Overuse of a screen can lead to mental and physical fatigue impacting a child’s mood and ability to focus and learn.

Sleep is important for learning because it is during sleep we consolidate the ideas we engaged with that day. Little sleep means our brain doesn’t have a chance to do this, which negatively impacts learning. Some small, limited lab-based experimental studies suggest screen use may negatively impact adults’ body clock and sleep.

However, disrupted sleep is more often associated with the content a child engages with on a screen before bedtime. Hyped, highly emotive content – whether it’s on their phone, tablet or TV – is more likely to keep a child up at night. Reading a sweet story book on their screen, before bed has a different impact.

Read more: Development of vision in early childhood: No screens before age two

3 tips for cutting back as a family

Taking measures to cut a child’s screentime may seem like the most obvious parenting strategy. However, it is not necessarily the best as it often cannot be sustained. There are other measures that are more effective.

Like children, adults also experienced excessive screentime during COVID. Given parents’ level of screen use is strongly associated with children’s screen use, getting our own screentime back under control is an important role model that children need to see. Here are three tips:

1. Approach it together

One study from Denmark focused on all family members taking measures together to change their screen habits and the results were highly effective. Families reported positive effects on mental wellbeing and mood of all family members.

2. Prepare for challenges

Important to the success of families in the study was that they were encouraged to talk about their expected challenges of reducing screen use and list potential solutions. This “in it together” approach enhances family bonding, motivation for change and new home screen environments.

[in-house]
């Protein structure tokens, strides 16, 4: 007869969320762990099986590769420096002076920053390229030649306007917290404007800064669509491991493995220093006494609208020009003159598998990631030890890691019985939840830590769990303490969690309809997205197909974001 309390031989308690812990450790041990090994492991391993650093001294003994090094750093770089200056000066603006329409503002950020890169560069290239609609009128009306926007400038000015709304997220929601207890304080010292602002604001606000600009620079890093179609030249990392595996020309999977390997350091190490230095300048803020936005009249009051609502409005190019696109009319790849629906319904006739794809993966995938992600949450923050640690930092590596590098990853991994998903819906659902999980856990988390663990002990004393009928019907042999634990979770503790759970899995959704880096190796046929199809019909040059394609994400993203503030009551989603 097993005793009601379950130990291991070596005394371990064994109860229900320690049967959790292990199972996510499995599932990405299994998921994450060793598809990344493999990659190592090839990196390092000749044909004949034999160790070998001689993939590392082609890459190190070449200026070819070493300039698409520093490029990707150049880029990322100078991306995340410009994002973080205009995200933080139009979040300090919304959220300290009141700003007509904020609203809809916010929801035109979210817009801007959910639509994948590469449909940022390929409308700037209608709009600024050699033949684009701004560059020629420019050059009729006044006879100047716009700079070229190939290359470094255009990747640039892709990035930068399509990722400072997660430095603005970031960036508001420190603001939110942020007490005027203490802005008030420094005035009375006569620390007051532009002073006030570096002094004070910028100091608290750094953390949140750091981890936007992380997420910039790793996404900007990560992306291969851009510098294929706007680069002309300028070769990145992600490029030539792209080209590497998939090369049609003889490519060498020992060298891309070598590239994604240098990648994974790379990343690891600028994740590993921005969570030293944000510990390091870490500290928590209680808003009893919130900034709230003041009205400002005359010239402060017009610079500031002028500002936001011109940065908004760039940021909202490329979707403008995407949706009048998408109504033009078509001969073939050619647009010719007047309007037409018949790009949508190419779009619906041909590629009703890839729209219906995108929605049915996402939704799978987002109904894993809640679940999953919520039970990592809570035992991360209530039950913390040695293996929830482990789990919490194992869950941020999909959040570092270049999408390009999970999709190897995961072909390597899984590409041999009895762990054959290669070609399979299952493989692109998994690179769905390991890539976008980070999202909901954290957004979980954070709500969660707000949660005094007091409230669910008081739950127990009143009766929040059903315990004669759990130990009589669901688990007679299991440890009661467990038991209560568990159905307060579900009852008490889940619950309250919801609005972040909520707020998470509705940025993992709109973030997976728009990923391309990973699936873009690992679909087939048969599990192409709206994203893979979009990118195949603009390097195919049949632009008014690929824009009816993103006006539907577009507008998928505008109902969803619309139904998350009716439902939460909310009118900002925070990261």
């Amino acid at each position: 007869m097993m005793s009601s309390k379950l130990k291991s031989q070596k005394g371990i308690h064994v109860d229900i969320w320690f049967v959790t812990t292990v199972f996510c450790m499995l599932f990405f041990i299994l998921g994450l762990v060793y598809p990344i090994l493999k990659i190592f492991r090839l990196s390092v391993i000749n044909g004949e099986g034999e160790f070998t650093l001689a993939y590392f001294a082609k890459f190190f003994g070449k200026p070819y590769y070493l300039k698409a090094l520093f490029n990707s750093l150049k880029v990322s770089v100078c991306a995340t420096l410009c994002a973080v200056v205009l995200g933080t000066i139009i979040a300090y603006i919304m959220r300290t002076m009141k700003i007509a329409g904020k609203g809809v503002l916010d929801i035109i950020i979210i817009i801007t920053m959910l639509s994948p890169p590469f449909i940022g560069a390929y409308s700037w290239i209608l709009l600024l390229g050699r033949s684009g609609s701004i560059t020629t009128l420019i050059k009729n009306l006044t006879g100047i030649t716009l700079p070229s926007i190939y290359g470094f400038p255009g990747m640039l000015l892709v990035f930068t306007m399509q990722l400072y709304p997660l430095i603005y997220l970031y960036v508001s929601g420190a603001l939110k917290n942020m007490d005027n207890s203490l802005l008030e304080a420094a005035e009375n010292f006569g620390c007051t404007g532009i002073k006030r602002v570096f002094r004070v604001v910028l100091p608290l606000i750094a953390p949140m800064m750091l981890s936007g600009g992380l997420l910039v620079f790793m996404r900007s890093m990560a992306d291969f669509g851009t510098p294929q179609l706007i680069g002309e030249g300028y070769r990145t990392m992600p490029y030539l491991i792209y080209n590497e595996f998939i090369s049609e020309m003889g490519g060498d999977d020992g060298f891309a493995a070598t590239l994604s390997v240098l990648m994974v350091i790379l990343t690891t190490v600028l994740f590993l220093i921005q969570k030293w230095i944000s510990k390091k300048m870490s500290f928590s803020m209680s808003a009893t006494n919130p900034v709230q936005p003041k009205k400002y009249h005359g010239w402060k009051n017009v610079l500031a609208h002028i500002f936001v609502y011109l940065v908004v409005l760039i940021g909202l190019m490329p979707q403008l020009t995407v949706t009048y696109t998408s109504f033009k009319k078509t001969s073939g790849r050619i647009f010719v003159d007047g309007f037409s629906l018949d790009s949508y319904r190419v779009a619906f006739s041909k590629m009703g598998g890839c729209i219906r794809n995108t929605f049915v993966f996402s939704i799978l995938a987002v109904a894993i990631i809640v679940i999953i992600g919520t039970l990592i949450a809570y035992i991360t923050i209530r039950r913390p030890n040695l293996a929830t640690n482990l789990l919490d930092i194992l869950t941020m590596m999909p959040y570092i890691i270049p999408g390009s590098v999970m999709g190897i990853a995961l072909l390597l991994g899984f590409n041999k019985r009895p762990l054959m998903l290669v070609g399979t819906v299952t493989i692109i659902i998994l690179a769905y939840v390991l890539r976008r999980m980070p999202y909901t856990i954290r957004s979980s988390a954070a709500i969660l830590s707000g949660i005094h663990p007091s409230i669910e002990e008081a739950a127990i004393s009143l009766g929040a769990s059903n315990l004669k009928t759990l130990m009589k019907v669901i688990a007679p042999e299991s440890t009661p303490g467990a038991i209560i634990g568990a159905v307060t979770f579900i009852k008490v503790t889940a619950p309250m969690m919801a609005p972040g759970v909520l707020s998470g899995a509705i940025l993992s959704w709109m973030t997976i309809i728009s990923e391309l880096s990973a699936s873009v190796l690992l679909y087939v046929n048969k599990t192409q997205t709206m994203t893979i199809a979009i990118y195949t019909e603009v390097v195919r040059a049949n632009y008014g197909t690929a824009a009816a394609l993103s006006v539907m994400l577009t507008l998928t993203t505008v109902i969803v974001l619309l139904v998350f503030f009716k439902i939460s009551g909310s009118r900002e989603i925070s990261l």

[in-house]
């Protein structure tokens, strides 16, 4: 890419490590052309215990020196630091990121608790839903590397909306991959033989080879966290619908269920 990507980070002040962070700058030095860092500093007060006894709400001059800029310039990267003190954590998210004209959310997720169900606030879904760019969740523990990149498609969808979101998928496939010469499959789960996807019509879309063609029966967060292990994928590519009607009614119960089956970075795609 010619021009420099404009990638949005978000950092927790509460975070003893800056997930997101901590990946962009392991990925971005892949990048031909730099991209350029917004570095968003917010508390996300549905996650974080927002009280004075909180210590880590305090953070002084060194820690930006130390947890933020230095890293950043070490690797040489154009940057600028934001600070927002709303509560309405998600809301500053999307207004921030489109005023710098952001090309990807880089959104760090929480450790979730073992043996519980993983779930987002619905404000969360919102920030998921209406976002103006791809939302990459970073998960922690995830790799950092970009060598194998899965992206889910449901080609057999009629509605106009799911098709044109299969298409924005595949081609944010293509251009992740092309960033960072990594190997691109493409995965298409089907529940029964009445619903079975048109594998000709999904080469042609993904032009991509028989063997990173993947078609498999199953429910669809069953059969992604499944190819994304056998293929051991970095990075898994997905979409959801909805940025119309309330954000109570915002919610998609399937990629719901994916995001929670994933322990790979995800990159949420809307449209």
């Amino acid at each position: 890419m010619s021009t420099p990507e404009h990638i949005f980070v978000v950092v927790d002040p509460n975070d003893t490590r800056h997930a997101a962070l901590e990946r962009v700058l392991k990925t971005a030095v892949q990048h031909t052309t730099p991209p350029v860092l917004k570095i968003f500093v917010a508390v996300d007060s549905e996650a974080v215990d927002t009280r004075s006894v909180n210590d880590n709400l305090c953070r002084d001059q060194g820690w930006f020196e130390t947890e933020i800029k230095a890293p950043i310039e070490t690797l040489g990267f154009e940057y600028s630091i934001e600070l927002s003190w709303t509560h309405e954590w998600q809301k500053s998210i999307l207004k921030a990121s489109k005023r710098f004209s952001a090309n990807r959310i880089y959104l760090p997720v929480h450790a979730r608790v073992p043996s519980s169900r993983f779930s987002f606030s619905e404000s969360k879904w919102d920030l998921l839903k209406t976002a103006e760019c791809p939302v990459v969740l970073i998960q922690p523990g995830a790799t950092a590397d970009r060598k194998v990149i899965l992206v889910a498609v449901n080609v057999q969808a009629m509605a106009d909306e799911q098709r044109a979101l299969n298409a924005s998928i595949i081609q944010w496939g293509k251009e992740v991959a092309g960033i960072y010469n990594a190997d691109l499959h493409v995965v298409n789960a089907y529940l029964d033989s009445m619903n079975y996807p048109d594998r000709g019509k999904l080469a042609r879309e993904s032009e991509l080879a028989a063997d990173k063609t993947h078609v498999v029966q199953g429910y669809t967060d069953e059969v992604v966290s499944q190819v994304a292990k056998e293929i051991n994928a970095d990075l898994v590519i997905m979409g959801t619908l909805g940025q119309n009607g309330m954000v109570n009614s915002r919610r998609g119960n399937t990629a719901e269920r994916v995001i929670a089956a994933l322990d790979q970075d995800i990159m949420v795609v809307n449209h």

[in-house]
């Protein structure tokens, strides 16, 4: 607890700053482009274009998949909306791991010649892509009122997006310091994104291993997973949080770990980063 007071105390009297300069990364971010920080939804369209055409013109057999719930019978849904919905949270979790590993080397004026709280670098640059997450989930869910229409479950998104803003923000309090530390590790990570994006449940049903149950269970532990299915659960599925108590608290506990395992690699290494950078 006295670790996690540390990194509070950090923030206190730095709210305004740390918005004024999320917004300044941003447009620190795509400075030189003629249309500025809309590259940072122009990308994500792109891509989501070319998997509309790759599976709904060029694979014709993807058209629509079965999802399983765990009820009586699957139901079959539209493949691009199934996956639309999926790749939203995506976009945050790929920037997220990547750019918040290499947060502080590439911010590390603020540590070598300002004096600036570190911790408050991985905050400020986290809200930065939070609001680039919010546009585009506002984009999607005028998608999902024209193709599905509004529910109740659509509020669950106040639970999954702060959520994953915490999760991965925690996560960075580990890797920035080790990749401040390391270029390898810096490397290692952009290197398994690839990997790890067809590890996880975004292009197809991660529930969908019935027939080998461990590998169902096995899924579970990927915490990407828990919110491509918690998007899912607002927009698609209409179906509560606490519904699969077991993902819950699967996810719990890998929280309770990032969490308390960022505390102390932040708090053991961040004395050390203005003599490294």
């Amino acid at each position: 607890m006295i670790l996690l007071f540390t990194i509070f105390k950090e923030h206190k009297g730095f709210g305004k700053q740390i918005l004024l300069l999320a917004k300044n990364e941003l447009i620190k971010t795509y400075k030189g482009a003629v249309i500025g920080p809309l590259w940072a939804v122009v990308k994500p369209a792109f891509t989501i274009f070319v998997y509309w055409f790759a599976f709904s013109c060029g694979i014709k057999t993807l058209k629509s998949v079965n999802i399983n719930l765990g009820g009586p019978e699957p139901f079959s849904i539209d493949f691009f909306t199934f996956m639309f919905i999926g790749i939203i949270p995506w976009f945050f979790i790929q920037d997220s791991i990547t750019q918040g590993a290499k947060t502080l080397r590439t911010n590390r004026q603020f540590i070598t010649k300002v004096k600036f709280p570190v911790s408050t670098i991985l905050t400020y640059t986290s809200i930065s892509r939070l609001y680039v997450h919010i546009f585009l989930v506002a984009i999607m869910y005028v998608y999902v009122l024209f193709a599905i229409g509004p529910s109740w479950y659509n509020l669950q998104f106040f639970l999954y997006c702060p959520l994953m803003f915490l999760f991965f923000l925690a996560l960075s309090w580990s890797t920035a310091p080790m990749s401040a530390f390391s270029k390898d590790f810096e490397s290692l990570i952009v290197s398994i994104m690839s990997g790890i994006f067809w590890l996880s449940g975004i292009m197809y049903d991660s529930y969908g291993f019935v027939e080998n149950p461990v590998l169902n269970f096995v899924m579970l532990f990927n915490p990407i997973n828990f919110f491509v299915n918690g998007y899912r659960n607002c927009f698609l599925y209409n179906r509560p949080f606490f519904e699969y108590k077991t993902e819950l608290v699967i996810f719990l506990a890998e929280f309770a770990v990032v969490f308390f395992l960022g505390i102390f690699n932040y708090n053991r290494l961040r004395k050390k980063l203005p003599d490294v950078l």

3. Guide all elements of healthy screen use

Ensure parental guidance focuses on all three aspects of healthy device use: screen time, screen quality and screen buddies. This means keeping a eye on time spent on a device but also ensuring a child uses technology in a wide variety of positive ways, in varying social situations – sometimes independently but often with others.

Technology use has changed markedly since COVID. Managing screentime remains integral for children’s health and wellbeing. But how we understand screentime, its place in our lives and how we help children manage it must move with the times.

Read more: TikTok can be good for your kids if you follow a few tips to stay safe

This article is republished from The Conversation is the world's leading publisher of research-based news and analysis. A unique collaboration between academics and journalists. It was written by: Joanne Orlando, Western Sydney University.

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Joanne Orlando does not work for, consult, own shares in or receive funding from any company or organisation that would benefit from this article, and has disclosed no relevant affiliations beyond their academic appointment.